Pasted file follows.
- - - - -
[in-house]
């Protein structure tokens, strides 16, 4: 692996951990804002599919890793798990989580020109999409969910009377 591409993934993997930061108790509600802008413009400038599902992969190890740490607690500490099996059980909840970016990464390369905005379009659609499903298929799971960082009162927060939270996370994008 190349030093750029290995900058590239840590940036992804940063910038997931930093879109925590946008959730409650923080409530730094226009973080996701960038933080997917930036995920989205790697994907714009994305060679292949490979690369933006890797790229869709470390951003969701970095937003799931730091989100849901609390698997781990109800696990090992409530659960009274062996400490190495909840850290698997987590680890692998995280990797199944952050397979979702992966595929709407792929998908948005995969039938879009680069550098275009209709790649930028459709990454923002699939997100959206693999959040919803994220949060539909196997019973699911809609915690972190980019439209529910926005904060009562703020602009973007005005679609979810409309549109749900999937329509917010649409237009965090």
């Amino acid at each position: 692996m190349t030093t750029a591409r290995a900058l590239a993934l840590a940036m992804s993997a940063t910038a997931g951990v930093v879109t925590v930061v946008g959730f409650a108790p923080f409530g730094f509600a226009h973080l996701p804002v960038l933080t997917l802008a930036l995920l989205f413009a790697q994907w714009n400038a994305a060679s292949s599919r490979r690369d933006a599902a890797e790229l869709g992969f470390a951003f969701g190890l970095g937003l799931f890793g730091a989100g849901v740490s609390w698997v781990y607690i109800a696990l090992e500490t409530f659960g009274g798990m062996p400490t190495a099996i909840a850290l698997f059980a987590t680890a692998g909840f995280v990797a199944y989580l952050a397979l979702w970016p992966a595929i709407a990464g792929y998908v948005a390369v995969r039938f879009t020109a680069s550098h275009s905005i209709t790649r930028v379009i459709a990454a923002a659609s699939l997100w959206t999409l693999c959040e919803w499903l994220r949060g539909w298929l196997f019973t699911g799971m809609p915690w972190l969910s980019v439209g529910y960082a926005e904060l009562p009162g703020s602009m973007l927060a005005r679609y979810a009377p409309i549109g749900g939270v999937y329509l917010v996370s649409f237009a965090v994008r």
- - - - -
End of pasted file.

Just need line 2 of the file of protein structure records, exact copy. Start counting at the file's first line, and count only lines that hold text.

């Protein structure tokens, strides 16, 4: 692996951990804002599919890793798990989580020109999409969910009377 591409993934993997930061108790509600802008413009400038599902992969190890740490607690500490099996059980909840970016990464390369905005379009659609499903298929799971960082009162927060939270996370994008 190349030093750029290995900058590239840590940036992804940063910038997931930093879109925590946008959730409650923080409530730094226009973080996701960038933080997917930036995920989205790697994907714009994305060679292949490979690369933006890797790229869709470390951003969701970095937003799931730091989100849901609390698997781990109800696990090992409530659960009274062996400490190495909840850290698997987590680890692998995280990797199944952050397979979702992966595929709407792929998908948005995969039938879009680069550098275009209709790649930028459709990454923002699939997100959206693999959040919803994220949060539909196997019973699911809609915690972190980019439209529910926005904060009562703020602009973007005005679609979810409309549109749900999937329509917010649409237009965090």